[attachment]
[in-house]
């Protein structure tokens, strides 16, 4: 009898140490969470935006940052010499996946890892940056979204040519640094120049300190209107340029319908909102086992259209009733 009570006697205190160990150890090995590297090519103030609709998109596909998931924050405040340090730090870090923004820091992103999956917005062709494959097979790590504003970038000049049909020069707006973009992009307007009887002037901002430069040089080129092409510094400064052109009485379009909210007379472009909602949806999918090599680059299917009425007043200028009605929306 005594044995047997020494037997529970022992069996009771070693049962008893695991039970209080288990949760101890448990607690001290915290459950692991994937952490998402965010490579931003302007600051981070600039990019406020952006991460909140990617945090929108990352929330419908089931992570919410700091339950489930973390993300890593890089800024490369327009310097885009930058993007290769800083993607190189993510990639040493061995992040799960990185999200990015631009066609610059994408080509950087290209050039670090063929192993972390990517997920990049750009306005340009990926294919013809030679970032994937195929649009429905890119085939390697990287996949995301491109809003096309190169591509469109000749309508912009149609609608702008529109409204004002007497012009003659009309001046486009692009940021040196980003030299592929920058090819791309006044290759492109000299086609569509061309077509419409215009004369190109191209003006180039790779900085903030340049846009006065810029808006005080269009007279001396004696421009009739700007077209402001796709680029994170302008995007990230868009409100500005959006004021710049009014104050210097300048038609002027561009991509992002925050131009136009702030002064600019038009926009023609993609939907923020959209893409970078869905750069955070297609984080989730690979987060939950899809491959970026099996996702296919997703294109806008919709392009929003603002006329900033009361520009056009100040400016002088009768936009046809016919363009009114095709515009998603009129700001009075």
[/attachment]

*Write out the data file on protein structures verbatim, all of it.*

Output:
[in-house]
């Protein structure tokens, strides 16, 4: 009898140490969470935006940052010499996946890892940056979204040519640094120049300190209107340029319908909102086992259209009733 009570006697205190160990150890090995590297090519103030609709998109596909998931924050405040340090730090870090923004820091992103999956917005062709494959097979790590504003970038000049049909020069707006973009992009307007009887002037901002430069040089080129092409510094400064052109009485379009909210007379472009909602949806999918090599680059299917009425007043200028009605929306 005594044995047997020494037997529970022992069996009771070693049962008893695991039970209080288990949760101890448990607690001290915290459950692991994937952490998402965010490579931003302007600051981070600039990019406020952006991460909140990617945090929108990352929330419908089931992570919410700091339950489930973390993300890593890089800024490369327009310097885009930058993007290769800083993607190189993510990639040493061995992040799960990185999200990015631009066609610059994408080509950087290209050039670090063929192993972390990517997920990049750009306005340009990926294919013809030679970032994937195929649009429905890119085939390697990287996949995301491109809003096309190169591509469109000749309508912009149609609608702008529109409204004002007497012009003659009309001046486009692009940021040196980003030299592929920058090819791309006044290759492109000299086609569509061309077509419409215009004369190109191209003006180039790779900085903030340049846009006065810029808006005080269009007279001396004696421009009739700007077209402001796709680029994170302008995007990230868009409100500005959006004021710049009014104050210097300048038609002027561009991509992002925050131009136009702030002064600019038009926009023609993609939907923020959209893409970078869905750069955070297609984080989730690979987060939950899809491959970026099996996702296919997703294109806008919709392009929003603002006329900033009361520009056009100040400016002088009768936009046809016919363009009114095709515009998603009129700001009075």